The Federal Narrowbanding Mandate: Is Your Community Ready?

Douglas M. Aiken

You may have heard the term “narrowbanding” and you may know that it has something to do with the radio communications systems used in your community. This article will provide the information you need to comply with a Federal Communications Commission (FCC) mandate that will affect two-way radio communications systems, including those used by state, county and local governments. Effective January 1, 2013, all radio systems operating on frequencies between 150 and 512 Megahertz (MHz) must employ “narrowband” emissions. As of June 1, 2012, the FCC reports that nearly 40 percent of licenses held by government agencies in New Hampshire have not complied with the federal mandate.

“Narrowbanding” refers to a requirement by the FCC that—on or before January 1, 2013—all existing licensees in the private land mobile VHF and UHF bands, including all public safety and other governmental licensees, operate on radio channel bandwidths of 12.5 kHz or less. Licensees traditionally have operated analog mobile radio systems that operate on channel bandwidths of 25 kHz. Bandwidth is the amount of spectrum occupied when making a radio transmission on your assigned channel.

If you were able to view the radio signal, you would see that it occupies a space that is 12.5 kHz above and below your operating frequency and, therefore, in a non-narrowband system it is 25 kHz wide. By moving all systems to 12.5 kHz, or narrowband, the result will be a signal just 6.25 kHz above and below your operating frequency. The purpose of mandatory narrowbanding is to promote more efficient use of the VHF and UHF land mobile bands. Today, these bands are highly congested, and there often is not enough spectrum available for licensees to expand their existing systems or implement new systems. As licensees convert their systems to operate on narrower channel bandwidths, new channels will be available for licensing by other agencies that need them.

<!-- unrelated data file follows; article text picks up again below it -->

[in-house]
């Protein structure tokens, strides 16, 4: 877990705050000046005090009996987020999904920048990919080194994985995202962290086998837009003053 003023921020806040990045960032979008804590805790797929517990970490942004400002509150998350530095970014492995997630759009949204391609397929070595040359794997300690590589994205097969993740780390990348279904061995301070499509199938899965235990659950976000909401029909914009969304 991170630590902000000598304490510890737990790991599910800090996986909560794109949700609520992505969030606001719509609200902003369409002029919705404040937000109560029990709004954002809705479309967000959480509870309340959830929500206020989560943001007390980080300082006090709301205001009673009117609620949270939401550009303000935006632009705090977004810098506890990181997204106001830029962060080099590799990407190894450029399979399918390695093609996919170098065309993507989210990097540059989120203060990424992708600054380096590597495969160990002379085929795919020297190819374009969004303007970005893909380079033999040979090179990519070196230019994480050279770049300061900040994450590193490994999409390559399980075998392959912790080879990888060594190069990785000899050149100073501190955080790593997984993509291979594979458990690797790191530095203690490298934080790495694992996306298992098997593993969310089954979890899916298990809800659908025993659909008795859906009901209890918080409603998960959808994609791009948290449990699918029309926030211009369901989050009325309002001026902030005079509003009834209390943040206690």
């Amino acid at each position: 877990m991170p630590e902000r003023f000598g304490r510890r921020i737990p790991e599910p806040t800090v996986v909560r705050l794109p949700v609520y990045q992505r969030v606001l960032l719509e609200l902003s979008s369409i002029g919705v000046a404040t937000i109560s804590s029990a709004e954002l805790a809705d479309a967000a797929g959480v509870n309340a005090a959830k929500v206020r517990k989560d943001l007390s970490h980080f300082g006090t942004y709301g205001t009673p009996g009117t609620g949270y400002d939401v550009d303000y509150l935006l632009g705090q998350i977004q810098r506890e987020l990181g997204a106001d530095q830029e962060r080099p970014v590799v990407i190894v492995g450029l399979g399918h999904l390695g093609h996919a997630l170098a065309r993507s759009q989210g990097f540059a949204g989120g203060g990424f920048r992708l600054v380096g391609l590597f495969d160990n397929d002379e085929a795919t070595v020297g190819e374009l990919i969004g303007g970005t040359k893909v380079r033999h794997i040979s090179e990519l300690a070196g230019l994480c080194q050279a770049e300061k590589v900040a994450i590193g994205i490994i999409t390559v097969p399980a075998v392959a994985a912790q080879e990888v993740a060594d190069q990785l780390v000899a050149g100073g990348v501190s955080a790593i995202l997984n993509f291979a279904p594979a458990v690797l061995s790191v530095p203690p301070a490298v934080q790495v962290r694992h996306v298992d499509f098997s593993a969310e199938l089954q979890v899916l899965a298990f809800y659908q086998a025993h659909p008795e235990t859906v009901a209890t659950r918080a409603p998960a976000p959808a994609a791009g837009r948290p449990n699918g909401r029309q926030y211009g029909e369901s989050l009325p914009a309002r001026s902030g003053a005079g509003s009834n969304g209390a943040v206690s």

One common misconception is that the narrowbanding mandate is a requirement to switch to digital emissions. The FCC’s rules do not require licensees to employ any particular type of emission—either analog or digital modulation is permitted. You may continue to operate analog equipment, even after the January 1, 2013 deadline, provided that your equipment meets the 12.5 kHz standards.

You may also have heard that this does not apply to paging channels. While this is true, the only channels designated as “paging-only” in the public safety radio pool are 152.0075 MHz and 157.450 MHz. I am not aware of any New Hampshire public safety agencies utilizing these two frequencies. Many fire and emergency medical service agencies alert personnel by paging but they utilize their normal voice channels.

Compliance with the mandate requires three actions by each community. First, list all of your departments that utilize two-way radio systems and the frequency band that the systems operate on. Second, your FCC license(s) must be modified to show the new narrowband emission designation. An application must be submitted to the FCC Licensing Division in Gettysburg, PA. Your communications service provider can assist with this. Third, your existing radio equipment must be converted to narrowband emission. For most equipment currently in use in New Hampshire this can be accomplished through a software change. Older equipment may not be capable of operation utilizing narrowband emissions and must be replaced or taken out of service. All radio equipment should be inventoried by make, model and serial number. Contact the service agency that maintains your radio system and provide the inventory (they may already have an inventory of your equipment) to determine if you will be able to convert to narrowband emissions or if new equipment will be required.